This week’s talk is entitled Having Fun – Q+A. Joseph responds to questions from participants in a three month retreat – a little break for the retreatants I’d guess.
In speaking of metta and compassion, he says that the proximate cause for compassion is nearness to suffering. He highlights the subtlety – the difference between opening to suffering and aversion to it.
One question is about a pesky fly. Joseph responds, “we see the whole world in our mind.”
Joseph explains that “no self” is best experienced when attention is made wide. Bringing the mind back takes effort and this effort develops energy.
When asked about wandering mind, Joseph emphasizes that the “factors of aiming and sustaining are keystones of concentration”.
He speaks of sexuality and motivation and aspiration among other topics. He concludes by highlighting the preciousness of the opportunity to practice.
This talk is an amalgam of much of what is important to those on the path.
1. Joseph explains that compassion develops through our nearness and openness to suffering. That through our practice we stop distracting ourselves and begin to feel the suffering which is present (either in ourselves or in the world around us). Over time, the heart changes, it softens.
Can we share how the practice has affected this change in our own lives?
2. Joseph states that in the context of mind, wrong view exists because of the habit of NOT paying careful attention to how things are actually happening.
Can we speak to how our practice has altered that dynamic and allowed us to see more clearly how things are truly unfolding around us?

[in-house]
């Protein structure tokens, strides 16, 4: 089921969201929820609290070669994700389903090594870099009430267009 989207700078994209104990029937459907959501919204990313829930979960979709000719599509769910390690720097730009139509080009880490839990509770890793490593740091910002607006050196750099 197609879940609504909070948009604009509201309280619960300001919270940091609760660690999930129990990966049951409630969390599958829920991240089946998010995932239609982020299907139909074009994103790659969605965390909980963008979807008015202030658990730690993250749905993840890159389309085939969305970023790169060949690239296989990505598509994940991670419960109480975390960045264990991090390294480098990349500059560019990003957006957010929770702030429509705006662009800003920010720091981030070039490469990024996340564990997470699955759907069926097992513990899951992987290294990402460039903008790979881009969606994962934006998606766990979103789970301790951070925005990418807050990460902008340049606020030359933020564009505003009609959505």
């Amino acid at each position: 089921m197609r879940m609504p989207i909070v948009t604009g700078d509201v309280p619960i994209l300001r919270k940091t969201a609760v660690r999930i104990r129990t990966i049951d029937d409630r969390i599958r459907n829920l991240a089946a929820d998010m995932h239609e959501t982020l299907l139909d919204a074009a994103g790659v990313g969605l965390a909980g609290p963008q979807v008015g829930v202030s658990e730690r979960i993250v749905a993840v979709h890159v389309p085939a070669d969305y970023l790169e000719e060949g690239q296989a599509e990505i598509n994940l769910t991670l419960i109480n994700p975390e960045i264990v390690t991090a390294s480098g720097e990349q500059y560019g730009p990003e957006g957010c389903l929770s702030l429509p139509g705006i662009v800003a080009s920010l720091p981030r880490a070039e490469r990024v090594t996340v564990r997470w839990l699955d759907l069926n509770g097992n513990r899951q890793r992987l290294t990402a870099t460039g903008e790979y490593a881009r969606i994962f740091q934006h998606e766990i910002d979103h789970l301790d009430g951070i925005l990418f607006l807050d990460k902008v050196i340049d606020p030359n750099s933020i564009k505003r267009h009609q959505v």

3. Joseph speaks to the difference between meditation directed primarily on the breath and noting other things simply when they become very dominant or strong. Or a settling back and opening up the field where there’s NOT a primary focus on the breath, but a wide open awareness noting moment after moment.
Can we share our experience with the latter, this wide open awareness?
4. Joseph speaks to the experience of observing pain during our meditation practices.
Can we share how we approach this area of practice?
5. Joseph discusses the repetitive series of noting used in walking meditation practice (lifting, moving, placing).
Can we share our experience of our own internal methods used in walking meditation?
6. Joseph discussed the causes for aspirations to arise in relationship to the path and what causes them to die away.
Can we share own motivations for stepping onto this path and for continuing this journey day by day?
7. Joseph spoke about sexuality and sexual relationships. He highlighted that what is natural and appropriate on one level of consciousness may not be appropriate on another level. That sexuality is a function of a certain level of consciousness.
To paraphrase Joseph… Do we dare speak to this topic?
1. Throughout the week note and acknowledge your mental state when you become fully aware of an instance where spontaneous compassion arises from within. Was it clear or distracted? Was it self-centered or other-centered?
2. Throughout the week note instances where you clearly “see” what is actually happening within or around you. What is your state of mind when this occurs?
3. During your practice throughout the next week, bring awareness to any instances where the breath simply drops away and clear awareness occurs. What is this experience like?
4. When engaged in the walking meditation practice this week, be aware of the level of “softness” in noting lifting, moving, placing. How loud or solid is that noting? Joseph indicated it can be very soft.